A coterie of clean energy advocates, including the North Carolina Sustainable Energy Association (NCSEA), the Solar Energy Industries Association (SEIA), and the Southern Environmental Law Center (SELC) on behalf of Vote Solar and the Southern Alliance for Clean Energy, have submitted comments to North Carolina regulators reaffirming their already-public support for Duke Energy’s Solar Choice Net Metering proposal, which was originally filed on November 29, 2021.
While North Carolina is only required to revisit the current net metering structure some time before 2027, the state’s current rebate program is set to expire in 2022, which has created an environment of urgency for clean-energy focused groups hoping to avoid the industry-harming effects that even a couple of weeks of incentive uncertainty can have on the residential solar market.
The groups say that the proposal, when combined with a pending Smart $aver Solar incentive, which would offer rebates to non-residential customers to install energy efficient equipment in their facilities, would still provide the upfront savings, reduced utility costs, and bill savings necessary to keep the state’s distributed solar market healthy and growing. Duke’s proposal would change the state’s base net metering incentive from the full retail rate of electricity, to the avoided cost rate represented by sourcing that electricity from distributed solar, rather than any other generating resource.
The proposal would also institute time-of-use rates, with different net metering rates for peak periods (times when projected electricity demand, and, as a result, costs, are high) and discount periods (times when projected electricity demand, and, as a result, costs, are lower). In practice, this would lower net metering rates from between $0.05 and $0.20 per kWh, as it stands today, to around $0.03/kWh. The reason for such a large variance in current rates is that the full retail rate is based on time of use and critical-peak pricing, which fluctuates, depending on the time of day and time of year.
Duke’s plan would also institute a minimum monthly bill of up to $28 for homes adding solar.
While lowered export rates and fixed fees for solar owners are both policies that the organizations included in this letter have fought against before, they do not do the industry nearly as much harm as an incentive expiration period would, something the organizations recognize. According to the advocates, the net metering successor program has been approached from a utility-collaborative perspective, in an attempt to avoid the ugly battles s over harmful proposals that rooftop solar customers have weathered in states like California and Florida.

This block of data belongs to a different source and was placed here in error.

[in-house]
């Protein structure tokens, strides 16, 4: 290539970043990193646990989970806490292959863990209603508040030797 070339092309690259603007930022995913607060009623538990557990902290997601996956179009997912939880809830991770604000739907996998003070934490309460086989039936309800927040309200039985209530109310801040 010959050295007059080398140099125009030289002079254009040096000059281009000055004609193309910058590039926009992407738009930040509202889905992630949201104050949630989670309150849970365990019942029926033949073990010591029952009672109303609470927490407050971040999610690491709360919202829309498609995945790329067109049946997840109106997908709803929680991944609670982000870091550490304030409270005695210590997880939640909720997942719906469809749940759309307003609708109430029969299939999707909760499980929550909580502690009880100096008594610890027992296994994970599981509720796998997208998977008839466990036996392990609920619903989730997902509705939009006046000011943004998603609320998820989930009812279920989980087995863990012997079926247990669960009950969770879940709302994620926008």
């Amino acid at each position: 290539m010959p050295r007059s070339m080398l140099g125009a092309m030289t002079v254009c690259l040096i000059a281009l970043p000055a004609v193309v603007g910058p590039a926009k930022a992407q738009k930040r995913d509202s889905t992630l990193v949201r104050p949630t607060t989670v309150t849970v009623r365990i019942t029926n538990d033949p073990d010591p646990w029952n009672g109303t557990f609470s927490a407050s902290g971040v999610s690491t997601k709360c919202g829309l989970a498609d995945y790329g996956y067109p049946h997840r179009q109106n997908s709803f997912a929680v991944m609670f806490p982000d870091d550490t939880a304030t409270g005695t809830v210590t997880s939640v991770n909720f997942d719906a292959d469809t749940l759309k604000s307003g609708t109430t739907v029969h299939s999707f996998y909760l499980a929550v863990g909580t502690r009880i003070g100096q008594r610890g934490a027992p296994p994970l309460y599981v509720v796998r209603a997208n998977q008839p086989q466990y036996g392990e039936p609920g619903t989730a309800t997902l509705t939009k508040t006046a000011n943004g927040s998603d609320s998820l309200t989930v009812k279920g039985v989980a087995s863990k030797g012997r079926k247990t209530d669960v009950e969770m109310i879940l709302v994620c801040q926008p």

“While there has been some concern about the changes this agreement presents to the industry, it mitigates many of the worst-case scenarios seen in the aforementioned states, which can have devastating results for rooftop solar communities,” reads a released published by NCSEA on behalf of the advocates as a group, referencing not just Florida and California, but ugly fights past in Illinois, Nevada, and Arizona.
“While NCSEA and our partners understand that this change may be difficult in the short-term, the long-term predictability affords the continued growth and sustainability of rooftop solar as a whole in North Carolina,” said to Peter Ledford, general counsel and director of policy with NCSEA.
Faces of opposition
This is not to say, however, that climate and renewable energy advocates are in favor of the proposal across the board. Earlier this month, 15 rooftop solar companies within the state sent an open letter to Governor Roy Cooper calling for his help to protect rooftop solar from Duke’s attempt to weaken the industry. The letter states, “We believe the proposed changes could harm a growing industry on behalf of a single corporation, cause the loss of thousands of well-paying jobs in the North Carolina solar industry, threaten your climate goals and hurt all electricity customers by limiting the delivery of low-cost power to the grid.”